SRINAGAR: Syed Ali Geelani, Kashmir’s ailing separatists who is being seen as the hawk in Kashmir’s ideologically split politics, resigned from the Hurriyat Conference, he founded in 2003. The decision was seen as a major political development in Kashmir post-August 2019.
At least three major Delhi based newspapers saw the event as important enough to be discussed in the editorials. Read how the top editors see Geelani’s resignation.
A Reset In Kashmir Policy
With the external front fragile, get the internal house in order
July 01, 2020
Earlier this week, the hardline Kashmiri secessionist leader, Syed Ali Shah Geelani, quit the All Party Hurriyat Conference, the umbrella formation of separatist organisations in Jammu and Kashmir (J&K). His resignation is being widely seen as a function of both his old age (he is 91) and internal factional differences — he also attacked the Hurriyat leaders based on the other side of the border in Pakistan and Pakistan-occupied Kashmir. Many in New Delhi have viewed it as a setback for separatist politics in the Valley. It is true that Mr Geelani has been a staunch pro-Pakistan and Islamist figure; he has justified the violence and terror that has been wreaked on Kashmir for decades; and if he is forced to retreat from the political sphere — for whatever reason — this is good news.
But it is important to recognise that Mr Geelani is not just an individual — but a thought. He represents a mindset that sees India as an “occupation force” and there are many other emerging figures, belonging to the same strand, such as Masarat Alam Bhat, who will seek to lead this school of thought. Delhi has to adopt a two-pronged approach. There can be no dialogue with those who advocate secession and violence. The might of the intelligence-security machinery must be used to deal with all such elements and a clear message that there can be no compromise on India’s territorial integrity and constitutional values must be sent out.
At the same time, this is also a ripe moment to re-examine the Kashmir policy. The constitutional changes of August 5, 2019 — effective nullification of Article 370, re-organisation of the state, and its dilution into a Union Territory — and measures such as a crackdown on political activity and detention of leaders has alienated a large segment of moderates and pro-India people. Given the external situation — the stand-off at the India-China border, and the fragile situation on the Line of Control — it is crucial for India to get its house in order. For this, New Delhi must release democratic leaders still under detention (including Mehbooba Mufti); begin a process of political engagement with mainstream leaders, and, while making it clear that Article 370 is history, offer eventual restoration of statehood to J&K as a mechanism for bringing all pro-India forces on board; and pave the way for elections. To take on external adversaries, India must cover its domestic bases. And given its strategic location, Kashmir must rank at the top of this domestic reset.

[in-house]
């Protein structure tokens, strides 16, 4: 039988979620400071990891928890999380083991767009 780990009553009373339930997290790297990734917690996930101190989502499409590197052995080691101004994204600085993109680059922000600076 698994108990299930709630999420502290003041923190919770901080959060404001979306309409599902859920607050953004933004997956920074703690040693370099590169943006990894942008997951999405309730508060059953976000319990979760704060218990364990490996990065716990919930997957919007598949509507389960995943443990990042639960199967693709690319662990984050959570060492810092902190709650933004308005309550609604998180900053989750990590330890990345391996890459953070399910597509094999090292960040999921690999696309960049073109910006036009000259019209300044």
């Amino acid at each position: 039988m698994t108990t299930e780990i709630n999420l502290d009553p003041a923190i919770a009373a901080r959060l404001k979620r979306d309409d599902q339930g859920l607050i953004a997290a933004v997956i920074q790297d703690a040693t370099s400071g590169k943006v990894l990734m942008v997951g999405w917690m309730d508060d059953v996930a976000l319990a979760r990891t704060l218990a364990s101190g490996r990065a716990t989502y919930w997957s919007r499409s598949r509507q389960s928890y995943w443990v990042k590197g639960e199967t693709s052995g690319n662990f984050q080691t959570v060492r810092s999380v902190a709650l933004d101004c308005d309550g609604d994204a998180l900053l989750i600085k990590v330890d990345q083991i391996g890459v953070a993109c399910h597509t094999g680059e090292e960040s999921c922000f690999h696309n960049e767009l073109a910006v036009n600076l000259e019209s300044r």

As Geelani Exits
It’s a moment for moderate and mainstream parties and politics in the Valley that is waiting to be seized.
The Indian Express
July 1, 2020
Curiously, much of Geelani’s ire is reserved for the Hurriyat based in PoK.
The decision by Syed Ali Shah Geelani to step down from the All Parties Hurriyat Conference is an important milestone in Kashmir and in the separatist strain of its politics. It also marks a turning point for the Hurriyat, part of which is based in Pakistan Occupied Kashmir. The resignation of the 90-year-old Geelani, who was “chairman for life” of the APHC, appears to have been prompted by how matters have unfolded in the Valley after August 5, 2019, when the Centre stripped J&K of its special status and bifurcated the state into two union territories. His long illness also appears to have played a role. The resignation letter laments the failure of leaders of the APHC constituents to speak out against the changes made in Kashmir. He makes no mention of the moderate APHC faction led by Mirwaiz Umar Farooq, who, along with Yaseen Malik of the JKLF, had joined hands with Geelani in the protests that followed the 2016 killing of Burhan Wani.